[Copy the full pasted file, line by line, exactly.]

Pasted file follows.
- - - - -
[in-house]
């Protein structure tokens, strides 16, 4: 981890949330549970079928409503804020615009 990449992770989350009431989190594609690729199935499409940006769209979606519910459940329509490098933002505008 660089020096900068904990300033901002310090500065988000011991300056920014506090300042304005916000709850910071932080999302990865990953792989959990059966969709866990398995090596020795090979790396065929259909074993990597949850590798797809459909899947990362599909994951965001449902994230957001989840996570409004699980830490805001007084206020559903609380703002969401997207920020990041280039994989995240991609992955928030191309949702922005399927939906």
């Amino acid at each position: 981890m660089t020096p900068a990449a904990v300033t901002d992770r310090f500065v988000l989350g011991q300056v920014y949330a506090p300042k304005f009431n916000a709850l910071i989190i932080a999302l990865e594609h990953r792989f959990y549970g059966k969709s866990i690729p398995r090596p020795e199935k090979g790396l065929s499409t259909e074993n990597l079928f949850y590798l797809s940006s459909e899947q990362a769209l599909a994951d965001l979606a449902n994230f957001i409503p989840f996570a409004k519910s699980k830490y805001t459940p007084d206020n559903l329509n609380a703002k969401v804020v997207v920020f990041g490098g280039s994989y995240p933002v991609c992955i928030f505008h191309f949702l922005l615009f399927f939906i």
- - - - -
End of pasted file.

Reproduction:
[in-house]
């Protein structure tokens, strides 16, 4: 981890949330549970079928409503804020615009 990449992770989350009431989190594609690729199935499409940006769209979606519910459940329509490098933002505008 660089020096900068904990300033901002310090500065988000011991300056920014506090300042304005916000709850910071932080999302990865990953792989959990059966969709866990398995090596020795090979790396065929259909074993990597949850590798797809459909899947990362599909994951965001449902994230957001989840996570409004699980830490805001007084206020559903609380703002969401997207920020990041280039994989995240991609992955928030191309949702922005399927939906």
């Amino acid at each position: 981890m660089t020096p900068a990449a904990v300033t901002d992770r310090f500065v988000l989350g011991q300056v920014y949330a506090p300042k304005f009431n916000a709850l910071i989190i932080a999302l990865e594609h990953r792989f959990y549970g059966k969709s866990i690729p398995r090596p020795e199935k090979g790396l065929s499409t259909e074993n990597l079928f949850y590798l797809s940006s459909e899947q990362a769209l599909a994951d965001l979606a449902n994230f957001i409503p989840f996570a409004k519910s699980k830490y805001t459940p007084d206020n559903l329509n609380a703002k969401v804020v997207v920020f990041g490098g280039s994989y995240p933002v991609c992955i928030f505008h191309f949702l922005l615009f399927f939906i």